While it seemed to work, there’s still a lot of rotoscoping work to do, and even then things can look like a stack of cardboard cutouts. OK, so that’s actually a problem that bedevils 3D acquisition as well, especially on longer lenses, but there’s certainly a problem with edges looking a bit too clean. The system seems – from what I’ve seen looking at it – to support the reimposition of a degree of motion blur on roto’d edges, which takes the curse off it quite effectively. In short, you could do better by hand, but I suspect we’ll end up seeing an awful lot of this sort of thing in the rush to re-sell the back catalogue in yet another new format. JVC are (perhaps uncharacteristically) doing this work as a service provider to Fox, who clearly have a huge interest in that sort of thing; they showed a scene from I, Robot at the show.

Whether you think the results are reasonable or not is somewhat subjective, but I suspect at this level of quality it will not be the state of the art for long.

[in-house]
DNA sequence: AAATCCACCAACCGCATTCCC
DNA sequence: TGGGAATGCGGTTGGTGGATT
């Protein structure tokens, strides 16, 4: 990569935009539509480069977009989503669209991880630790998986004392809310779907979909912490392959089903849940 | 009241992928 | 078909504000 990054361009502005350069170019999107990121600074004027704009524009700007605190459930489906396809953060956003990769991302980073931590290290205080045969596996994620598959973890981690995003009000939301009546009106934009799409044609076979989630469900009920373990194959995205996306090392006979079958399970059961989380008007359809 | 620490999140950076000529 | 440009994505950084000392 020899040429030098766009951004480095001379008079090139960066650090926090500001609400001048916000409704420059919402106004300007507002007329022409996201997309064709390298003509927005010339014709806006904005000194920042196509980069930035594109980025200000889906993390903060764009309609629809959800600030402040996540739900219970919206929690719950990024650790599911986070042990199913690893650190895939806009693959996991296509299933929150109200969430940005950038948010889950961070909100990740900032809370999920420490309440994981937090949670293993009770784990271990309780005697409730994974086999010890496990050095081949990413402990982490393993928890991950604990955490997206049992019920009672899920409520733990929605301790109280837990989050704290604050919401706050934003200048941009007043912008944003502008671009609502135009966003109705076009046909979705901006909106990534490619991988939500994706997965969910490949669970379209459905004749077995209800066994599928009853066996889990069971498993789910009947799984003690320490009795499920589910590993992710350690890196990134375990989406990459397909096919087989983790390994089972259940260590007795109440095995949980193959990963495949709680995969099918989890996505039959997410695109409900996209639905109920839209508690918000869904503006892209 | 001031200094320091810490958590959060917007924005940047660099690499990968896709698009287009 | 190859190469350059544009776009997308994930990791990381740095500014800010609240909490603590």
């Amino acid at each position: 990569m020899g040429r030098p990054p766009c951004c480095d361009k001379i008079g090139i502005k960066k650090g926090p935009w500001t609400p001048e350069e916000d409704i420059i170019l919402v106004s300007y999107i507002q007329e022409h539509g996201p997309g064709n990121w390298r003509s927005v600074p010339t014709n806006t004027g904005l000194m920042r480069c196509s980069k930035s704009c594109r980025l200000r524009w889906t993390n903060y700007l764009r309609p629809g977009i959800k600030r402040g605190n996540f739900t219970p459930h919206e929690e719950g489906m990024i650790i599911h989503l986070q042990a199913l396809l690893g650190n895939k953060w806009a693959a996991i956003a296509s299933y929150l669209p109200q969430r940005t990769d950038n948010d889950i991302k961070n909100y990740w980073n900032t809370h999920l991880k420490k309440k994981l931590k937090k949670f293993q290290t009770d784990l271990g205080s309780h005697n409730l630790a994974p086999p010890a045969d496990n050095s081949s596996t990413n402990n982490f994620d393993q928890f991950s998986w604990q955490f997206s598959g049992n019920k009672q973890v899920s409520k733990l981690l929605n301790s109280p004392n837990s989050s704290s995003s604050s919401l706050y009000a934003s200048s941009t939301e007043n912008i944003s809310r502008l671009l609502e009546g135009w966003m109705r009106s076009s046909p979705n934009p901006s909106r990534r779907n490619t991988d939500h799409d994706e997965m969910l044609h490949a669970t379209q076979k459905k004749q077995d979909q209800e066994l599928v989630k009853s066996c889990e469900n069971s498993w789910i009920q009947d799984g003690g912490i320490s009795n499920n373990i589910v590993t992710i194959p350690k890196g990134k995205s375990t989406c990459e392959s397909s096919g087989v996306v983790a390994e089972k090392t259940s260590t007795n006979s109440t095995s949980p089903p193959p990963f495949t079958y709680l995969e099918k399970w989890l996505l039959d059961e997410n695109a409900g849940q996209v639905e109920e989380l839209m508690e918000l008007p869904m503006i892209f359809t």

Slightly more interesting – and certainly speaking to better quality – is the work of the people at the Fraunhofer Institute, who are always extremely entertaining simply because of the breadth of their work. They developed the MP3 compression algorithm, among other things, and were influential in the development of the h.264 video codec. Fraunhofer is essentially science for hire, science for a purpose, and it’s good to see them at NAB.